Renovation of a Rural Home in Scicli by Viviana Pitrolo & Francesco Puglisi
“Set in the Sicilian countryside near Ragusa, Casa Salina is a nineteenth-century farmhouse converted by architects Viviana Pitrolo and Francesco Puglisi, while Maria Giardina was responsible for the landscaping design. Given the exceptional surroundings, the project was carried out in such a way as to respect the local landscape in terms of materials and building typology.
The building is located in the municipality of Scicli, a town that has been listed as a UNESCO World Heritage Site along with another seven municipalities in the Val di Noto (Caltagirone, Militello in Val di Catania, Catania, Modica, Noto, Palazzolo Acreide and Ragusa). Described as the “Late Baroque Towns of the Val di Noto”, they were all rebuilt following the 1693 earthquake in keeping with the late Baroque style of the day.
The house in question is a stone building with small windows (typical of a rural construction in an region exposed to intense summer heat) and a continuous perimeter stone wall. If it were not for the swimming pool, one could imagine stepping straight into a traditional Sicilian “baglio”, a farmhouse consisting of one or more buildings in which all the openings face onto the inner courtyard.
The windowless perimeter walls provided defence against thieves and intruders. In keeping with this original typology, the modern-day villa has a large garden, a courtyard with relaxation area, an outdoor dining area and a large saltwater infinity pool which uses saline electrolysis to keep the water crystal clear without the need for chlorine.
There is a strong sense of continuity between the construction materials used inside and outside, with exposed stone visible everywhere. Stepping inside, one cannot fail to be struck by the stark contrast between the spacious living room and the small windows facing onto the internal courtyard. The living area is a brightly lit space with large windows facing onto the exterior and comprises a beautifully furnished sitting room with a fireplace and large sofas, as well as a dining area. The fireplace, a home cinema with a 55″ Curved 4K Smart TV and centralised air conditioning unit are used as intentionally contrasting design elements. The modern and well-equipped open-plan kitchen leads into the living room through a large portal style opening set in the stone wall. In particular, it has a functional peninsula complete with hob and suspended stainless steel hood for cooking as well as a snack counter for breakfast and quick meals. A horizontal strip of decorated tiles serves as a backdrop running between the wall cupboards and the base units.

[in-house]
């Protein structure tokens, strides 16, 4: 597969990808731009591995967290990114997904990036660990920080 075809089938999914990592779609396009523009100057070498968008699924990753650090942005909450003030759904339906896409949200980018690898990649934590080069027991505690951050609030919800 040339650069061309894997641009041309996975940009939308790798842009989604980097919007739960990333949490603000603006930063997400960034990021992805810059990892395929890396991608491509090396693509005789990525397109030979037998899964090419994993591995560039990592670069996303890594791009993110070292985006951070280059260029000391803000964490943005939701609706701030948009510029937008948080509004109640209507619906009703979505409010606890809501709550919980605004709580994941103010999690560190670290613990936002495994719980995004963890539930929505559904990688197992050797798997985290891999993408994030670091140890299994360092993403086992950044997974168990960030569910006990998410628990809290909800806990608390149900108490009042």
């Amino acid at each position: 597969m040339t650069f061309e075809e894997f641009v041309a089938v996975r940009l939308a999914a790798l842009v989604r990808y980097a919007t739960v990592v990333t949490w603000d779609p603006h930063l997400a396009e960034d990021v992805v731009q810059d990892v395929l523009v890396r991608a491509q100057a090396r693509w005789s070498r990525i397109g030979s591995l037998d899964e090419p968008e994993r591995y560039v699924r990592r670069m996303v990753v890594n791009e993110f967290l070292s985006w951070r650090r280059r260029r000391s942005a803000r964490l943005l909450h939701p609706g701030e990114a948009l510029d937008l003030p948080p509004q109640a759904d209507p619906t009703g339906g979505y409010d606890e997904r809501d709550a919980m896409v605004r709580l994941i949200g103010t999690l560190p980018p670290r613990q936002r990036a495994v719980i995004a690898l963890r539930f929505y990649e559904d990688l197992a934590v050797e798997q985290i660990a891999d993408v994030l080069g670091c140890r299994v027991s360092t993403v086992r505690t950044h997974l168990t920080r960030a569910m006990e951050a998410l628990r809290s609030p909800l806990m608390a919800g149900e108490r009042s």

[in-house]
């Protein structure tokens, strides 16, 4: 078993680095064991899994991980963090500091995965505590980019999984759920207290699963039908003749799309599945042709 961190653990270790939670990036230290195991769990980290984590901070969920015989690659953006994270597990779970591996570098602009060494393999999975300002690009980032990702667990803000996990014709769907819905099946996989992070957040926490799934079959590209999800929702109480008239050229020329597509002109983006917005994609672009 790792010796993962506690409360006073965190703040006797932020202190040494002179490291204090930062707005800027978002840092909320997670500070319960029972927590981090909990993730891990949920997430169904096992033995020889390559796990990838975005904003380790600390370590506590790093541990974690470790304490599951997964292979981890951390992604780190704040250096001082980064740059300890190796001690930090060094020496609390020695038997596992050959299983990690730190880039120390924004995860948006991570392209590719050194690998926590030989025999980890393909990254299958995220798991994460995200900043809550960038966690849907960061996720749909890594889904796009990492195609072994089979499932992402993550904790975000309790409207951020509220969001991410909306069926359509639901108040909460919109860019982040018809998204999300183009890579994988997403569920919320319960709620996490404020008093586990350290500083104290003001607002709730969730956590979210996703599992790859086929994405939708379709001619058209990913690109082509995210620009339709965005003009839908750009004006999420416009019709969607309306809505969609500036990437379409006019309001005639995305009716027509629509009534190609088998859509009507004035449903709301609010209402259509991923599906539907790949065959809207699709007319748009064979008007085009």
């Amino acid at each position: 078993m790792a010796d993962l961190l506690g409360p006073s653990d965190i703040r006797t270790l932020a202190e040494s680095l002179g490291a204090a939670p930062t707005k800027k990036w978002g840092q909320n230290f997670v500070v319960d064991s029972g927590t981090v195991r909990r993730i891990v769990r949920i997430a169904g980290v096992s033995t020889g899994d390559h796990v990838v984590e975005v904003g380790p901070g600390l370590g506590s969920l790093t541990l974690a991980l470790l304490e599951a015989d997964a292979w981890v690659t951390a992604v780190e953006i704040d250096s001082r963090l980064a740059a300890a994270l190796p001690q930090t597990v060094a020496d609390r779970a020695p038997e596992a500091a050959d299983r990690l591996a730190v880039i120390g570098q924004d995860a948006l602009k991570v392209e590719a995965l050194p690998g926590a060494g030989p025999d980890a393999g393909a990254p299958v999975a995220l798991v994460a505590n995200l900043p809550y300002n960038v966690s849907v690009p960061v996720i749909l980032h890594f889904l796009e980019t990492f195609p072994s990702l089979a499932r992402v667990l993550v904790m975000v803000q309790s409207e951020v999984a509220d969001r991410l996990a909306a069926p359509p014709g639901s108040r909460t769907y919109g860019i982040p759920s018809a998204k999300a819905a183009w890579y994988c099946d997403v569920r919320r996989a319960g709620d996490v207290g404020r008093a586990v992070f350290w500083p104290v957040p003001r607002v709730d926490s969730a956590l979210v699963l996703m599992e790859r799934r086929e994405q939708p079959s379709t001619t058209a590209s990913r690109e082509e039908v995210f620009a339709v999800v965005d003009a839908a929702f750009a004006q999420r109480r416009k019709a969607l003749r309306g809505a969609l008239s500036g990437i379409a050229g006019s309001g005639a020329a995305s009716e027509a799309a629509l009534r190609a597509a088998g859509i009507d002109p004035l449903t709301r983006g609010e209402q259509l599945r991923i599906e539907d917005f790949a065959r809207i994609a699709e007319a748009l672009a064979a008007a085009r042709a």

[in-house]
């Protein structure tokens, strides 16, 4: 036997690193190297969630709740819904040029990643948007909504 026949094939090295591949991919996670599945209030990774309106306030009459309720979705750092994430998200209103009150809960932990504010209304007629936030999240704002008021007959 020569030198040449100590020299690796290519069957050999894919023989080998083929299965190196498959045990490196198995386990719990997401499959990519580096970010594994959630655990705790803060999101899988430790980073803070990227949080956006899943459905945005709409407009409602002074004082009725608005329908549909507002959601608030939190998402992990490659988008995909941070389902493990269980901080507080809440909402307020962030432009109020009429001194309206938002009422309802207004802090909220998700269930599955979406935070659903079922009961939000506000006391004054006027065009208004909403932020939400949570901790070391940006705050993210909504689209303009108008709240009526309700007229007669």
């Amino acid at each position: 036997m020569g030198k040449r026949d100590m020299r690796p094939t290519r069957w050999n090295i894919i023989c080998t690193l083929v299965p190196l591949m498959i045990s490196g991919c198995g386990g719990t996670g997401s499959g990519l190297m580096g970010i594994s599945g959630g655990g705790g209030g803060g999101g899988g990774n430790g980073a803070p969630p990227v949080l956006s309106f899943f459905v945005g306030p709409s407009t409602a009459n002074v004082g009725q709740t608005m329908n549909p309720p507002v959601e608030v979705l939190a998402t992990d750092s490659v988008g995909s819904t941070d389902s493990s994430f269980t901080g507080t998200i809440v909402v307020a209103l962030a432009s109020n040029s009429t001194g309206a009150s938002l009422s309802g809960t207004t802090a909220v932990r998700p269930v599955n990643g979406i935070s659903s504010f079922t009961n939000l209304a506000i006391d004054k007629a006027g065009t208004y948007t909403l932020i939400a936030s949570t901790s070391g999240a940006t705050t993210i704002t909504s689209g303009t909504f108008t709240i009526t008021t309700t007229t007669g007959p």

The wood ceiling has exposed beams supported by joists resting on the stone masonry, while the stone effect floor consists of Biarritz tiles from Cir in a natural grey colour installed in a random pattern. The ground floor also has a shared bathroom and a laundry area, as well as two of the four double bedrooms. Named after famous salt pans, the bedrooms are located on both floors. The two ground-floor bedrooms are called Tavira and Paceco and both have a walk-in closet and private bathroom. The floors are covered with distinctive hexagonal tiles from the Riabita il Cotto series by CIR, chosen in colours white and black/grey, while the shower walls are clad with mix&match effect tiles with a combination of decorations, also from CIR. The other two bedrooms, called Guerande and Alaea, are located on the upper floor and likewise both have private bathrooms. Guerande features a relaxation area with Victorian bathtub set behind a partition wall with a window facing onto the bedroom area, while Alaea has a glass shower stall located in the bedroom itself. There is a predominance of wood with an exposed beam ceiling and large floor planks.”
Photos courtesy of Viviana Pitrolo & Francesco Puglisi